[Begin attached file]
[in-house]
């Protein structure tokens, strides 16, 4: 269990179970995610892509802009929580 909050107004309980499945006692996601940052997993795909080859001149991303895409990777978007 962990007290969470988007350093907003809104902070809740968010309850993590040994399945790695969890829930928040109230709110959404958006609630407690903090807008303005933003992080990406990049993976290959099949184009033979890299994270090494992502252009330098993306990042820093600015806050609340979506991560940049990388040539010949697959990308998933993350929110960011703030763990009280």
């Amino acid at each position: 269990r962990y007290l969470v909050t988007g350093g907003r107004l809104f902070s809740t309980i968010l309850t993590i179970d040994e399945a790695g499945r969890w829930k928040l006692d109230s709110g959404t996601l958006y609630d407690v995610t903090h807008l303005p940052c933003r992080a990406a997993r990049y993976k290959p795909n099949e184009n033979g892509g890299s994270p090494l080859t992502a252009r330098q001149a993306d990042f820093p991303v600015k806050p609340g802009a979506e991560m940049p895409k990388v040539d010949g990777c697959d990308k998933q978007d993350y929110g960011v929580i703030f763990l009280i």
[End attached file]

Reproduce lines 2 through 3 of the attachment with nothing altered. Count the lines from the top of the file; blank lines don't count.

């Protein structure tokens, strides 16, 4: 269990179970995610892509802009929580 909050107004309980499945006692996601940052997993795909080859001149991303895409990777978007 962990007290969470988007350093907003809104902070809740968010309850993590040994399945790695969890829930928040109230709110959404958006609630407690903090807008303005933003992080990406990049993976290959099949184009033979890299994270090494992502252009330098993306990042820093600015806050609340979506991560940049990388040539010949697959990308998933993350929110960011703030763990009280």
């Amino acid at each position: 269990r962990y007290l969470v909050t988007g350093g907003r107004l809104f902070s809740t309980i968010l309850t993590i179970d040994e399945a790695g499945r969890w829930k928040l006692d109230s709110g959404t996601l958006y609630d407690v995610t903090h807008l303005p940052c933003r992080a990406a997993r990049y993976k290959p795909n099949e184009n033979g892509g890299s994270p090494l080859t992502a252009r330098q001149a993306d990042f820093p991303v600015k806050p609340g802009a979506e991560m940049p895409k990388v040539d010949g990777c697959d990308k998933q978007d993350y929110g960011v929580i703030f763990l009280i």